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Mon August 6, 2012
A Fresh Start For Manufacturing Training?
State estimates say there may be as many as a thousand unfilled jobs in advanced manufacturing currently available in Connecticut. As our series continues on education in Science, Technology, Engineering and Math, we look at how the state is preparing the workers who will take this industry forward. WNPR’s Harriet Jones reports.
This is the precision manufacturing program at Asnuntuck Community College.
“What we’re listening to now is, we’re listening to people who are out in the lab.”
Instructor Chris Foster has taught here for the last 5 years, after a 30 year career in industry. This lab contains older, manual milling machines still seen at smaller job shops, and the more modern computer numerical control or CNC machines, most widely used in the industry right now. And it looks just like a typical shopfloor. But across the hall, in a space you could imagine was a coffee break room, sits something you might mistake for a vending machine.
“This is the rapid prototype area, and what we have in here is an older Dimension SST768, which will take a simple file and it’ll take it and turn it into a three dimensional part – it’s a three dimensional printer.”
This machine starts with a technical drawing from a computer file and can make a part complete, from start to finish. Foster says it’s the hottest thing in advanced manufacturing right now.
“We’ve got Boeing, we’ve got an awful lot of really big companies that are using this for a lot of parts right now, and they’re not just using it for rapid prototyping -- they’re making full-on production. So this is here, and this is exponentially going to grow in the not too distant future.”
But this machine itself illustrates the difficulties inherent in training a technologically literate workforce.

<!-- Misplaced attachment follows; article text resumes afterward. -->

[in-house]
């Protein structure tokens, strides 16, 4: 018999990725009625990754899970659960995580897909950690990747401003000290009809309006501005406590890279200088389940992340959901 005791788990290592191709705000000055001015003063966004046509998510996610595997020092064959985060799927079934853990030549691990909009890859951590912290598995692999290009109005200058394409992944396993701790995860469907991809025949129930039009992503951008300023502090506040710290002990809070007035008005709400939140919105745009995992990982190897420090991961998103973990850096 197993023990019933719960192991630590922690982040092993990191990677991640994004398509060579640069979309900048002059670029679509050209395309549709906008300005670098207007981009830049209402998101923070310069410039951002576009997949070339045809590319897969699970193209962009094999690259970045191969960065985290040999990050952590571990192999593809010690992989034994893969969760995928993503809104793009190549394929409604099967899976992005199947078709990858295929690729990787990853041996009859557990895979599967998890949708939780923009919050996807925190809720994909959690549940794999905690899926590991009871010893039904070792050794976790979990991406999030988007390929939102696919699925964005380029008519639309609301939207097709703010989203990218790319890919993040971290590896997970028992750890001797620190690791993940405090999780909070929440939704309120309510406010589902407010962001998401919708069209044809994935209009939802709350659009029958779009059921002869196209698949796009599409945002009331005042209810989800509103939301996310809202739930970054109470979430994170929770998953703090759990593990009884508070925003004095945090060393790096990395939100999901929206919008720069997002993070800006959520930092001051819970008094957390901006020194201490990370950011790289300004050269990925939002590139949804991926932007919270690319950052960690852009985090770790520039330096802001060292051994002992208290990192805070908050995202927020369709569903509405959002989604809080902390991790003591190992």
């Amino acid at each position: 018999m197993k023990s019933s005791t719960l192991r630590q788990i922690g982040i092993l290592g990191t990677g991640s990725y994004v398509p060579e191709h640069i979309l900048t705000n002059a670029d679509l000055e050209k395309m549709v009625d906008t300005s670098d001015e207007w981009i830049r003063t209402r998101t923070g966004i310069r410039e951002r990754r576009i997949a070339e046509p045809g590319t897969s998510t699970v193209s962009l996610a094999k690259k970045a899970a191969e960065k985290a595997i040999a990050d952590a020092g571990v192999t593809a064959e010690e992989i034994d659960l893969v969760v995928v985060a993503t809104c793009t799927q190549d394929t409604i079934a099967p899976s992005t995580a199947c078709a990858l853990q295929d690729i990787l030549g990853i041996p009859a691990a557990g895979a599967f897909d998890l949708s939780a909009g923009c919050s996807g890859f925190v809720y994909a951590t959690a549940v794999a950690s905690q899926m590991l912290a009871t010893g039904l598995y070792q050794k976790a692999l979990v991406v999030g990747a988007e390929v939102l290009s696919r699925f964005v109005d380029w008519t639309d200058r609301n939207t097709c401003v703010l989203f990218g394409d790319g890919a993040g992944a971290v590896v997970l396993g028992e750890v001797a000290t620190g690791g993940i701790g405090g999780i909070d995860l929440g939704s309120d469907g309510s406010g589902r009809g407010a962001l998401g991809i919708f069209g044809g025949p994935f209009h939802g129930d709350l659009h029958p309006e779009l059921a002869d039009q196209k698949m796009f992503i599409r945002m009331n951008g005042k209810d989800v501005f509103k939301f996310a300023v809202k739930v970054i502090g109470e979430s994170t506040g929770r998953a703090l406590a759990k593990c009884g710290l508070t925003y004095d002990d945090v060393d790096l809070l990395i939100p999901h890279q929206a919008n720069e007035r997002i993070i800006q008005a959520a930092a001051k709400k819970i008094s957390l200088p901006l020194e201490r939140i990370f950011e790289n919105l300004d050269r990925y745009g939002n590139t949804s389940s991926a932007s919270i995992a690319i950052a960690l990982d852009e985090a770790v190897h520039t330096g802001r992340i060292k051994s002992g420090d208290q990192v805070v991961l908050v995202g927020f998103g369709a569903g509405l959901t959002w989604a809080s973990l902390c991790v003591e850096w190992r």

“Our machine here is five years old and totally obsolete. This machine could be replaced right now for $20,000, and yes,$20,000 is a lot of money, but what this is going to return to people in the teaching and the learning curve, it’s really unbelievably good technology to be teaching.”
As well as the sheer cost of keeping up with industry, there’s the disconnect between college life, and real life.
“We are breaking all the rules with regard to semesters, we are breaking all the rules with regard to the numbers of hours students participate.”
Frank Gulluni founded this program in 1998 and has run it ever since. It’s amazing to him that most colleges’ expensive assets lie idle for as many as 20 weeks of the year. Asnuntuck’s doors are open 50 weeks a year, and its students work at least 30 hours a week.
“To have them here 30 to 35 hours really sets them up for the workforce environment, because that’s the reality – they’re going to go to work. And there’s not this situation of three hours today and three hours on Wednesday and two hours on Friday.”
Just who those students are might surprise you too – as well as regular college students in their late teens and early twenties, they include workers who’ve been laid off and are learning new skills, high school students looking for a taste of a future career, and significantly, around 500 workers each year who already have careers in manufacturing.
“We work with the Aerospace Components Manufacturers, which is a consortium of 76 companies around the state, employ about six thousand people. We do major contracting with companies like Pratt & Whitney and Sikorsky, and in fact for all intents and purposes we do most of Pratt & Whitney’s apprenticeship training.”